Johnny, as for so many artists of your generation, your career really took off when you started recording for Studio 1, but take us back to the very beginning if you want.
Johnny Osbourne: "I already recorded a first album in 1969 for Winston Riley's Techniques label called 'Come Back Darling'. Right after I finished that album I migrated to Canada and would end up staying there for the rest of the decade. I came back to Jamaica in 1979 and that's when I recorded the 'Truths And Rights' album for Studio 1. After that followed 'Fally Lover' for Junjo Lawes and 'Folly Ranking' for Jammy's and that got my career on the rails again."

What prompted you to move to Canada right after having launched your debut album?
Johnny Osbourne: "Well, if you know the history of Jamaica, you'll know that towards the end of the nineteen sixties, beginning of the seventies, there was a rise in political unrest in the country. Now my mother had already migrated to Canada earlier together with my brother and sister. I held off at first, because I didn't really feel like leaving Jamaica, but when things eventually got too hot I decided to join the rest of my family anyway. When I was over there I was still involved in music; among other things I was part of a band called Ishan People (under the moniker Bumpy Jones, red.)."

You just mentioned you recorded your first album for Techniques. Winston Riley, the founder of that label, passed away in very sad circumstances earlier this year (On 1 November 2011, Winston was shot in the head at his home in Kingston. According to police, he had been the subject of several earlier attacks. After being in a coma since the shooting, he died on 19 January 2012, red.). How do you remember him?
Johnny Osbourne: "What I remember most about Winston Riley was that he really loved the music and that he was a very good producer. That's how I like to remember him anyway."

'Truths And Rights' was a very spiritual heavily Rastafarian inspired album. When did Rastafari find you?
Johnny Osbourne: "I grew up in a neighborhood where a lot of rasta elders also used to hang out, so I was influenced by that from very early on, but at that time I was still living with my parents so couldn't start dreading up just like that; in those days becoming Rastafarian was still somewhat of a taboo in Jamaica. What I used was every time I went out I used to fuzz up my hair into what we called "bathroom dreads" and then when I got home I would quickly comb my hair straight again. (laughs) When I recorded ‘Truths And Rights' I didn't have locks yet - you can check that on the album cover - as I only started dreading up at the beginning of the eighties."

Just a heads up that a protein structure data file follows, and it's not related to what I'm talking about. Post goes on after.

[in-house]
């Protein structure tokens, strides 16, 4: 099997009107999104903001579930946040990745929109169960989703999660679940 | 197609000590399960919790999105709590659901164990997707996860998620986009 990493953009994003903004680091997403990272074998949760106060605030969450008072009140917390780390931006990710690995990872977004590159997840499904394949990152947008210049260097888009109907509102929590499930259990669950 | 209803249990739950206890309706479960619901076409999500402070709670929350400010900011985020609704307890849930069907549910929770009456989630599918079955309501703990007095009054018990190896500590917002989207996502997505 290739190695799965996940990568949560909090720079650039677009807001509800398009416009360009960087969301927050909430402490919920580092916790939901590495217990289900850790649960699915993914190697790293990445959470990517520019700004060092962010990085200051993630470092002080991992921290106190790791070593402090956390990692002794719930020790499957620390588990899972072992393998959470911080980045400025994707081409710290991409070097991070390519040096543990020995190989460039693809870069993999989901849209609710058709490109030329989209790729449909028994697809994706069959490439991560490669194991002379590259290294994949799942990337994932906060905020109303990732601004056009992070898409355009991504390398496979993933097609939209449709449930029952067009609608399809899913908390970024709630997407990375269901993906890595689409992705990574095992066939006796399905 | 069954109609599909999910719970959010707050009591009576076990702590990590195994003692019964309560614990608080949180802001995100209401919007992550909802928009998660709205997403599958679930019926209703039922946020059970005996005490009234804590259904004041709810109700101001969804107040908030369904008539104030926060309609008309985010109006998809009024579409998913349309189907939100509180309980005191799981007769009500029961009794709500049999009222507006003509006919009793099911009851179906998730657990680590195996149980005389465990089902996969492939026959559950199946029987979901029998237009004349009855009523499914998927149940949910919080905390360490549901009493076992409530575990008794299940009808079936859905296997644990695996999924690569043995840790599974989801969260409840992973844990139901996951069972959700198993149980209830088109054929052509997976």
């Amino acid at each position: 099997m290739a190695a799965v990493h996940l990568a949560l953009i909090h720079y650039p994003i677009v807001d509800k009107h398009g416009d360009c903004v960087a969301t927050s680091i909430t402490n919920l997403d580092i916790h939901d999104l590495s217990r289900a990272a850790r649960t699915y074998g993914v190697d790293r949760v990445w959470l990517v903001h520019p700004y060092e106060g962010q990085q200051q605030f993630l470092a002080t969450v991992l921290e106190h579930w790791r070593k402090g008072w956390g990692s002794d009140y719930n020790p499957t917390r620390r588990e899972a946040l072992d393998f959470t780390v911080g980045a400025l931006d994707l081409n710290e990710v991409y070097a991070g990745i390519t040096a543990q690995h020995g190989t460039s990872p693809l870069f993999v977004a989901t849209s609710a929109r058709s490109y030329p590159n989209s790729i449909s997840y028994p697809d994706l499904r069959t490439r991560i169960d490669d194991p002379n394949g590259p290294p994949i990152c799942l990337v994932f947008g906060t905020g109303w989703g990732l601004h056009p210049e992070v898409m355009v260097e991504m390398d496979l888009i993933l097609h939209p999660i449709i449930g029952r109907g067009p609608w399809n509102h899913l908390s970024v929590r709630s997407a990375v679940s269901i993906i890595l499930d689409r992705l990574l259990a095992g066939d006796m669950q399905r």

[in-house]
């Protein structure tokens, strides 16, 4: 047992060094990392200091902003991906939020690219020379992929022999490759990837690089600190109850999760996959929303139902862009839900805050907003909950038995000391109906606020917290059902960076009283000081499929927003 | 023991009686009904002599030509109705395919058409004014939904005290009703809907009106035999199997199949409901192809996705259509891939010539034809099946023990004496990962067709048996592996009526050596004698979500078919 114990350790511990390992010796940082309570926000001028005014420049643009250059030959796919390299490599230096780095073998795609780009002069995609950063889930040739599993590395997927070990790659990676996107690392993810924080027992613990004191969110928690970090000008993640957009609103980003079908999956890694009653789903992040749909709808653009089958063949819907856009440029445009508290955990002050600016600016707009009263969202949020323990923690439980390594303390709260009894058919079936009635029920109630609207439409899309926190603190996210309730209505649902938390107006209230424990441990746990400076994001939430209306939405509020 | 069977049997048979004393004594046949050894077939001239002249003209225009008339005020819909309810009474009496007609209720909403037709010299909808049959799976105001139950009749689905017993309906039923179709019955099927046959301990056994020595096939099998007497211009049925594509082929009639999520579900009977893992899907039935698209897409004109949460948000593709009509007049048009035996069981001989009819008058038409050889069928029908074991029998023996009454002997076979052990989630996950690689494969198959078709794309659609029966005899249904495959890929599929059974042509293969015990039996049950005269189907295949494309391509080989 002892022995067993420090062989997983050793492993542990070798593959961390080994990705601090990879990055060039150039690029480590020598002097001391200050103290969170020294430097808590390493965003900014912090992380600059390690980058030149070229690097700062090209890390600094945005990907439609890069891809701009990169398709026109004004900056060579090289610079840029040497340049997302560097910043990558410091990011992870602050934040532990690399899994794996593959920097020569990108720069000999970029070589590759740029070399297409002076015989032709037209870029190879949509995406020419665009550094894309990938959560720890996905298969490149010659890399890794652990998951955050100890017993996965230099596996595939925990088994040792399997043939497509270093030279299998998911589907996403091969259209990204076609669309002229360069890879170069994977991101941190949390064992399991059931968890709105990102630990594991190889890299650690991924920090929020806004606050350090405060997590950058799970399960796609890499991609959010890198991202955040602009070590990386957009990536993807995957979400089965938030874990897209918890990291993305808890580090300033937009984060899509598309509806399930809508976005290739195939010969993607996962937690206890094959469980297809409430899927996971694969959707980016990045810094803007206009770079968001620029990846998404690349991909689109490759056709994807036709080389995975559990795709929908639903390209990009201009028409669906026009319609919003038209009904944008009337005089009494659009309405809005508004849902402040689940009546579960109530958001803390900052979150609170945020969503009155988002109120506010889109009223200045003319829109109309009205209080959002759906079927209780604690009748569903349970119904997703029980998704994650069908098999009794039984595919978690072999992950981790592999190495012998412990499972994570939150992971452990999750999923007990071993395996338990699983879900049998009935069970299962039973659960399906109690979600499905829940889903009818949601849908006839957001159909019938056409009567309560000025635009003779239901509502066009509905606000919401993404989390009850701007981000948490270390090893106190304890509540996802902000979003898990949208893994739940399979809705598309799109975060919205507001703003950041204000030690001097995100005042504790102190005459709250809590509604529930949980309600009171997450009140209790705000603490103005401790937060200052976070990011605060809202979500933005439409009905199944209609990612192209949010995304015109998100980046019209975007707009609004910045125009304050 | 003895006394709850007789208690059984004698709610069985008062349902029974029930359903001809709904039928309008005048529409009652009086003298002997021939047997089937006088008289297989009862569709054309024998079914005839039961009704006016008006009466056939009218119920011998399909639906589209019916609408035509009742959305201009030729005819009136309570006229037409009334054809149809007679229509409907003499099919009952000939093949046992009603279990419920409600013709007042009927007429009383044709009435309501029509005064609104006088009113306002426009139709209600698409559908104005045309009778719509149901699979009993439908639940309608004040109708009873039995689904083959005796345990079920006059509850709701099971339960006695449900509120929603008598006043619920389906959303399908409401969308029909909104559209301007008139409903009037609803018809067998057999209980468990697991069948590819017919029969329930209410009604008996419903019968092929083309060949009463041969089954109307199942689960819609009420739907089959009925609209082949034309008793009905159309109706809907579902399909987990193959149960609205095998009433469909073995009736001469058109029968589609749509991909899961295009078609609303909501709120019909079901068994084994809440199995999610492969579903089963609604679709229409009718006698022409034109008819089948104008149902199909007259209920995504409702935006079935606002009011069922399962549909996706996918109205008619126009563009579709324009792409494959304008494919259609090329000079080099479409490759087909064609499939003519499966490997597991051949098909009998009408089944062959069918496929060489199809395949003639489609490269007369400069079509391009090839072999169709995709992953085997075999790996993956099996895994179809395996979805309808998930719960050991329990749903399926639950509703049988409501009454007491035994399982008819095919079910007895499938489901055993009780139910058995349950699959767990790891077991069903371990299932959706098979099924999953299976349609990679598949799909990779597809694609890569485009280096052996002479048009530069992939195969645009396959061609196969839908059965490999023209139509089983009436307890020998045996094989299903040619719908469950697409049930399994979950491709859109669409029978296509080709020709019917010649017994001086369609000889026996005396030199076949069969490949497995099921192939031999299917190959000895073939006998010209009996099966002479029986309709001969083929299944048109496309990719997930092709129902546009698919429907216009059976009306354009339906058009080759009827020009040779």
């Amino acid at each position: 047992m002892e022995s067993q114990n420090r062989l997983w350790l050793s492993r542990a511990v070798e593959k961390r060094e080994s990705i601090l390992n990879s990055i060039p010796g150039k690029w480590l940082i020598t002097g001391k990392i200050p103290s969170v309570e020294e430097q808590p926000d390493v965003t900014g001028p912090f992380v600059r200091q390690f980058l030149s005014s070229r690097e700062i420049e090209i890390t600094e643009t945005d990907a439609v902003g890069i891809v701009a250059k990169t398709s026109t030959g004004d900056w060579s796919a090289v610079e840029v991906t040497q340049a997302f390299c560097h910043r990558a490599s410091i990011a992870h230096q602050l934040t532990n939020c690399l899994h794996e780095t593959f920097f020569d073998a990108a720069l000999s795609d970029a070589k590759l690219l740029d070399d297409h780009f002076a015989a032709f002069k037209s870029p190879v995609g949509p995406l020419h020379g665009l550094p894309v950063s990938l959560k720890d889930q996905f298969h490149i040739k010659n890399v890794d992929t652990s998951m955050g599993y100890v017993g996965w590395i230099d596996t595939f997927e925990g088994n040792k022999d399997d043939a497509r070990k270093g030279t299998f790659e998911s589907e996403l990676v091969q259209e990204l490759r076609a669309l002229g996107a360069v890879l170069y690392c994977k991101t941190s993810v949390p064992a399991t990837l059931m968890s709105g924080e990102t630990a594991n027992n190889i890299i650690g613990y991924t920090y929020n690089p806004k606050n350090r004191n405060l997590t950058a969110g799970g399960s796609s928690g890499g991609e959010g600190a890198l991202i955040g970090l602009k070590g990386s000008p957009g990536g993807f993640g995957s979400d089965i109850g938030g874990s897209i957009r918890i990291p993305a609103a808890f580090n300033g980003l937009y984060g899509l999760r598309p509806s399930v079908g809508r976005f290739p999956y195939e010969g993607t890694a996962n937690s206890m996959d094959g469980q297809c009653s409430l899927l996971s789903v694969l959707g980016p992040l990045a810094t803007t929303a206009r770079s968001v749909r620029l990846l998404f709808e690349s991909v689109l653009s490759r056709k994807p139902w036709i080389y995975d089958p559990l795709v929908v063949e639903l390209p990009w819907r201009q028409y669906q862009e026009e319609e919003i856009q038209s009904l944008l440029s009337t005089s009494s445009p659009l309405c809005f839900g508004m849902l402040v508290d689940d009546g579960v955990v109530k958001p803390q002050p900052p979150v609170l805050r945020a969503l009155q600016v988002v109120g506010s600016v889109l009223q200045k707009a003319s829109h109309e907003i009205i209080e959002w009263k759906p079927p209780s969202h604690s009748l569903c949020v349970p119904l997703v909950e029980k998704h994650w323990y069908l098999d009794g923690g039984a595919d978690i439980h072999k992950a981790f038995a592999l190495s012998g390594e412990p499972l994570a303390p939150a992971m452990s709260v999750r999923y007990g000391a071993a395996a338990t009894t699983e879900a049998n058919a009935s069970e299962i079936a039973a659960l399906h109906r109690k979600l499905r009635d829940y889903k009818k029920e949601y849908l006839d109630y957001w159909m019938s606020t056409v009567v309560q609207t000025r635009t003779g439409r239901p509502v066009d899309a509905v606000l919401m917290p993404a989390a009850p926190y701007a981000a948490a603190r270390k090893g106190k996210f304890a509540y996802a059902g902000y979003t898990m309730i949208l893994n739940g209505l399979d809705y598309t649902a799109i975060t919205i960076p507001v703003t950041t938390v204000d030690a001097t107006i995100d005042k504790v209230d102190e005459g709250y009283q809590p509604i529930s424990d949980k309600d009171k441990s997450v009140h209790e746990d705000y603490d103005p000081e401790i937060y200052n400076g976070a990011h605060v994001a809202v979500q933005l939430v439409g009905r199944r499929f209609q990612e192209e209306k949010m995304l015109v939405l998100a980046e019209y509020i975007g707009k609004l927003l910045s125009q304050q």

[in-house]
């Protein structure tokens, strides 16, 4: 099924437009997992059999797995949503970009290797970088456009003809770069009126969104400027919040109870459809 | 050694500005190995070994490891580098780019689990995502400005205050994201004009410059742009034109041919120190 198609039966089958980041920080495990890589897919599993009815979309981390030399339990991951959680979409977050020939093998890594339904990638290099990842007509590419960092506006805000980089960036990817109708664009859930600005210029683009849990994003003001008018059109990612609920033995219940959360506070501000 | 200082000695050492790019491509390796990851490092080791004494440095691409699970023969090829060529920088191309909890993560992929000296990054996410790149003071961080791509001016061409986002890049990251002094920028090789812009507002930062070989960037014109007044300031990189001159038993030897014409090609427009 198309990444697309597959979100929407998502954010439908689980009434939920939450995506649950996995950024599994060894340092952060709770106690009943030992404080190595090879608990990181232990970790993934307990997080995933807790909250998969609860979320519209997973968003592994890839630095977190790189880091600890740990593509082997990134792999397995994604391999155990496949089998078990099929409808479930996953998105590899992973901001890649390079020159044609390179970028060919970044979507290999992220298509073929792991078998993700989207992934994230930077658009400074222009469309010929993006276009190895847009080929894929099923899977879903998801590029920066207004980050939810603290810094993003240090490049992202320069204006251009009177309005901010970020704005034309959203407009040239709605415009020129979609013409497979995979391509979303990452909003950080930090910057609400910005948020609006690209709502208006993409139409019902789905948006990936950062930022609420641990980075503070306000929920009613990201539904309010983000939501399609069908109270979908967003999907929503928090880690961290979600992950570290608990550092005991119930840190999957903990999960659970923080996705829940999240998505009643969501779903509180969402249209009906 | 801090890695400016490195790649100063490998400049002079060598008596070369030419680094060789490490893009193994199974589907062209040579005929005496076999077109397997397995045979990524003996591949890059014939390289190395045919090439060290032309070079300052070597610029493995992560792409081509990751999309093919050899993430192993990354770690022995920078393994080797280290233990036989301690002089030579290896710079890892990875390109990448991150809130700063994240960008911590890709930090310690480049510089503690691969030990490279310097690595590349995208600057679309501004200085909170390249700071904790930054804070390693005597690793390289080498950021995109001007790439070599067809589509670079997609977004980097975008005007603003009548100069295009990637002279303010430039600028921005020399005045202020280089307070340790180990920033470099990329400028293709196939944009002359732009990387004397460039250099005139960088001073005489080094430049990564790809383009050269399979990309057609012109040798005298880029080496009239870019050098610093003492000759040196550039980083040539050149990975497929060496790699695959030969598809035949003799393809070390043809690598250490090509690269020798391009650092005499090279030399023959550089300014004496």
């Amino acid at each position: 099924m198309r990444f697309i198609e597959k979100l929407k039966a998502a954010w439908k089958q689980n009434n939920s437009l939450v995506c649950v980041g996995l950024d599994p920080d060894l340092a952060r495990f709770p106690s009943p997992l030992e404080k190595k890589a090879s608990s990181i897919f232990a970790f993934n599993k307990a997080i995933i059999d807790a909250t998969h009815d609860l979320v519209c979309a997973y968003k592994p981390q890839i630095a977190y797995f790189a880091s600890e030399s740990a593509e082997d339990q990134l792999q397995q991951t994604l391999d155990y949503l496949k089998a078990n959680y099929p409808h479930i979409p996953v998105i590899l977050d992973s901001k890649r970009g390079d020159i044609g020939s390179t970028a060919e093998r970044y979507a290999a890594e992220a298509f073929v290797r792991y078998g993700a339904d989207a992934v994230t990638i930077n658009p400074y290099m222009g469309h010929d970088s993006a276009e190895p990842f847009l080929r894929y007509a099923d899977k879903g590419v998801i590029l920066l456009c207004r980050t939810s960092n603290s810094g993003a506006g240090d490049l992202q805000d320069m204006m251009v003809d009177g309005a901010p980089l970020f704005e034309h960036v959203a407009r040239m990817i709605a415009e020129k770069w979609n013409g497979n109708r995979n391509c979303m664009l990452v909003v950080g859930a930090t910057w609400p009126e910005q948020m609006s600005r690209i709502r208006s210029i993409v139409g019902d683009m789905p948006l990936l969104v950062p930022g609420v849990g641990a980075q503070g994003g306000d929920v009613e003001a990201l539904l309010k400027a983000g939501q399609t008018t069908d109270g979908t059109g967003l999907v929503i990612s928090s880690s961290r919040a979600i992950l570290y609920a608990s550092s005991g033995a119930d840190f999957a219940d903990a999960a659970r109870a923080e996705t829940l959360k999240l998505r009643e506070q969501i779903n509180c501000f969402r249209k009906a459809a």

What was working with Coxsone Dodd like?
Johnny Osbourne: "To me Studio 1 was like Jamaica's answer to Motown with Coxsone Dodd playing the role of Berry Gordy. He was without a doubt one of the greatest producers in the history of Jamaican music and personally I only had good experiences working with him. He did a lot for my career and from all the recording work I did over the years I think I enjoyed my time at Studio 1 best. Coxsone was like a member of my family to me and Studio 1 was my home!"

Your nickname is 'The godfather of dancehall'; is that a nickname you carry with pride?
Johnny Osbourne: "I got that nickname when I returned to Jamaica in 1979. In that period I recorded a lot of dubplates for various sounds who used them in sound clashes. Those dubplates were very popular and that's how I became known as the godfather of dancehall."

At that time the dubplate business was still a very exclusive affair whilst nowadays just about everybody can buy a dubplate if they pay the right amount of money. What's your view on that evolution?
Johnny Osbourne:
 "Well, if you turn out good food, you shouldn't reserve it for one set of people; good food should benefit everyone. Every good soundman wants a good dubplate and these days they can get it as well, so I don't see a problem there."

As 'The godfather of dancehall', what's your take on the dancehall music that's being made these days?
Johnny Osbourne: "It's a new day and a new time! The young people have adapted the music to their taste. It's definitely different, but you won't hear me criticize the new school because the classic music is still around as well. What we really should be focusing on is uniting the old school and the new school and make one big university! (laughs)"

Jamaica is celebrating its 50th year of independence this year. What does that anniversary mean to you?
Johnny Osbourne: "It means a lot to me because I still remember that day in 1967 very well and when I think of this anniversary that's also the Jamaica that my mind goes back to. I went to the celebrations at the National Stadium that day and what I witnessed was a real pandemonium. Jamaica has definitely changed in those fifty years; maybe not as much as you and I would have liked it to, but it has changed none the same. Any fraction of change towards betterment is a good thing!"